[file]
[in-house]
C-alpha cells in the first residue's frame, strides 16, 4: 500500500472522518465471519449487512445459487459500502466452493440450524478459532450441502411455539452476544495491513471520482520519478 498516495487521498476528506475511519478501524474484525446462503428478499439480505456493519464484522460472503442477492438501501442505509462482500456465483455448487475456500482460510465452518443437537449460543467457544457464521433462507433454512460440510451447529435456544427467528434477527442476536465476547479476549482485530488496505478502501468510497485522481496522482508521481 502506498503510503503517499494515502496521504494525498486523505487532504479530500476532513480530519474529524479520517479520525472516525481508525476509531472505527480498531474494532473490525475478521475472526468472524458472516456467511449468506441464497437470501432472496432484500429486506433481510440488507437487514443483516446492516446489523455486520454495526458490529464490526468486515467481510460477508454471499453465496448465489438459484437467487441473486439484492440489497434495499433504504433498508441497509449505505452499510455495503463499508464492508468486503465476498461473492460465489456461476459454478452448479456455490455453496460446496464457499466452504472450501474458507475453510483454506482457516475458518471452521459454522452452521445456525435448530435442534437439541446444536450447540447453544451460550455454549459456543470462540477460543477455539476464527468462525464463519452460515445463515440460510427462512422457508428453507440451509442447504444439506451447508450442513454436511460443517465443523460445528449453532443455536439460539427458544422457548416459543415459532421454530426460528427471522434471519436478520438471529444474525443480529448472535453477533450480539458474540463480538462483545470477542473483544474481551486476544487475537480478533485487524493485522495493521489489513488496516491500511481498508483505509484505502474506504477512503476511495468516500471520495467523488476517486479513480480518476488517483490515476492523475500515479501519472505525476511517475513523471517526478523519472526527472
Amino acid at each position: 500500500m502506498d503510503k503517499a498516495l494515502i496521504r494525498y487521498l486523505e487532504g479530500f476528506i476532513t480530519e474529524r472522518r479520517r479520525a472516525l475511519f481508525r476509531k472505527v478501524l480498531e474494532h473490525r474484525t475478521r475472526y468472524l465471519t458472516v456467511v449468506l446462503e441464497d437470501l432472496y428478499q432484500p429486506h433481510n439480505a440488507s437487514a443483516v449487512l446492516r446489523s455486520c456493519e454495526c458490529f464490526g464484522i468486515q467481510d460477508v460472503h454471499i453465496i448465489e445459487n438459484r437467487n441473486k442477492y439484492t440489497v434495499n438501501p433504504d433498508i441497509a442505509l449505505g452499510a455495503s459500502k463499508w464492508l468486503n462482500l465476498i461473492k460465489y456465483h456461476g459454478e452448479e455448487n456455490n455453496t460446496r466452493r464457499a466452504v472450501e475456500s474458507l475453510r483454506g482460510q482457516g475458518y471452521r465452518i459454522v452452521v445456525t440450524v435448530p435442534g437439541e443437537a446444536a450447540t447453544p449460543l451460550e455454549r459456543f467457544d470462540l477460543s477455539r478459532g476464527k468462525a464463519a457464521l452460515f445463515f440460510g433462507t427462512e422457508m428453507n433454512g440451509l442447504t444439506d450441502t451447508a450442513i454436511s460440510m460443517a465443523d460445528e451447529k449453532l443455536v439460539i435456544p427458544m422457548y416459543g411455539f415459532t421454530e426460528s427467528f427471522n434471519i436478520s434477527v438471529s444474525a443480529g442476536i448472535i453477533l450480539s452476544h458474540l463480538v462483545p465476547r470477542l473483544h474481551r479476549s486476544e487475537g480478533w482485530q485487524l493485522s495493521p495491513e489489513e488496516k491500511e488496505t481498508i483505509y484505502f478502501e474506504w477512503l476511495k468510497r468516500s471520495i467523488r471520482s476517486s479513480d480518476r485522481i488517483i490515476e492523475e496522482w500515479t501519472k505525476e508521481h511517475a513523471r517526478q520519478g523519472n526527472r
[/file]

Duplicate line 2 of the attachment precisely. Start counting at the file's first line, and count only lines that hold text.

C-alpha cells in the first residue's frame, strides 16, 4: 500500500472522518465471519449487512445459487459500502466452493440450524478459532450441502411455539452476544495491513471520482520519478 498516495487521498476528506475511519478501524474484525446462503428478499439480505456493519464484522460472503442477492438501501442505509462482500456465483455448487475456500482460510465452518443437537449460543467457544457464521433462507433454512460440510451447529435456544427467528434477527442476536465476547479476549482485530488496505478502501468510497485522481496522482508521481 502506498503510503503517499494515502496521504494525498486523505487532504479530500476532513480530519474529524479520517479520525472516525481508525476509531472505527480498531474494532473490525475478521475472526468472524458472516456467511449468506441464497437470501432472496432484500429486506433481510440488507437487514443483516446492516446489523455486520454495526458490529464490526468486515467481510460477508454471499453465496448465489438459484437467487441473486439484492440489497434495499433504504433498508441497509449505505452499510455495503463499508464492508468486503465476498461473492460465489456461476459454478452448479456455490455453496460446496464457499466452504472450501474458507475453510483454506482457516475458518471452521459454522452452521445456525435448530435442534437439541446444536450447540447453544451460550455454549459456543470462540477460543477455539476464527468462525464463519452460515445463515440460510427462512422457508428453507440451509442447504444439506451447508450442513454436511460443517465443523460445528449453532443455536439460539427458544422457548416459543415459532421454530426460528427471522434471519436478520438471529444474525443480529448472535453477533450480539458474540463480538462483545470477542473483544474481551486476544487475537480478533485487524493485522495493521489489513488496516491500511481498508483505509484505502474506504477512503476511495468516500471520495467523488476517486479513480480518476488517483490515476492523475500515479501519472505525476511517475513523471517526478523519472526527472